The study represents RAND's first major project in Israel. It was funded through a philanthropic grant from the Y & S Nazarian Family Foundation (www.yandsnazarianfamilyfoundation.org), for the benefit of the State of Israel. RAND has also created the Israel Public Policy Fund, which will be used to conduct further public policy research in Israel in the areas of safety, development, and education among others. The Israeli government would provide funding for these projects to be matched by philanthropic donations made to the Fund.
The goal of the energy project was to build analytic tools that Israel's planners can use to enhance supply security while still meeting goals for cost, environmental protection, and land use – especially when the economic, technological, political, and energy future is so uncertain.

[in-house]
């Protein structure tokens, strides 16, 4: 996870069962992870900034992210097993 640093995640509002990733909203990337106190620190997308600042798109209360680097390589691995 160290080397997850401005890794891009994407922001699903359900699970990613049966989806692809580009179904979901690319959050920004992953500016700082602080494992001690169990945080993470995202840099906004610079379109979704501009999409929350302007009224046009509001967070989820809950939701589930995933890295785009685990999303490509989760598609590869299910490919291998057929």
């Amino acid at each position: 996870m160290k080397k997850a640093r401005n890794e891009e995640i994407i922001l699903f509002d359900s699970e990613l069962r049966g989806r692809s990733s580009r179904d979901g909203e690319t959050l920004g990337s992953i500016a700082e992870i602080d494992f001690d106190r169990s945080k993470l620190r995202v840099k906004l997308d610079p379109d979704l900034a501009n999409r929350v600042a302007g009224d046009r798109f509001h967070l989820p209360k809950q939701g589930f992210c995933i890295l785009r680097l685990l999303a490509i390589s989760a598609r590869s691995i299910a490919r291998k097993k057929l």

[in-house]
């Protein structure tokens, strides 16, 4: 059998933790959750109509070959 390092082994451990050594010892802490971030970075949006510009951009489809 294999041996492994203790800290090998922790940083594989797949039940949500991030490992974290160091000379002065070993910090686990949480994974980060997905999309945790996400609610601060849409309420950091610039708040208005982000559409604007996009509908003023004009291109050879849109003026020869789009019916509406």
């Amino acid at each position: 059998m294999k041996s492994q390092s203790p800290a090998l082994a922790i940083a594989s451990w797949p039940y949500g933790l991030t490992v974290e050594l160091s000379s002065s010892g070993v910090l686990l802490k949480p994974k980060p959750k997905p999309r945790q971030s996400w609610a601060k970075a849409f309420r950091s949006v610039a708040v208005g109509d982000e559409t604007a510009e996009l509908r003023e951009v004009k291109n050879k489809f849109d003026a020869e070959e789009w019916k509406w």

RAND researchers determined that Israel may primarily invest in combined-cycle natural-gas power plants to generate electricity. These plants can draw on gas from an existing foreign pipeline and new, offshore fields without running undue risks if proper precautions are taken. The nation should also continue with plans to build an inland high-pressure natural-gas distribution pipeline to parallel the existing offshore pipeline.
The study recommends that Israel should prepare for, but not yet build, a liquid natural gas (LNG) terminal. Israel also needs to maintain a wide mix of fuels to defray supply and cost risks. Despite higher costs, Israel should invest in some solar-thermal electrical power plants or use solar units to preheat steam for fossil fuel-fired power plants. It should also regulate the wholesale and retail prices of domestically produced natural gas based on the cost of imported gas and costs of developing offshore fields.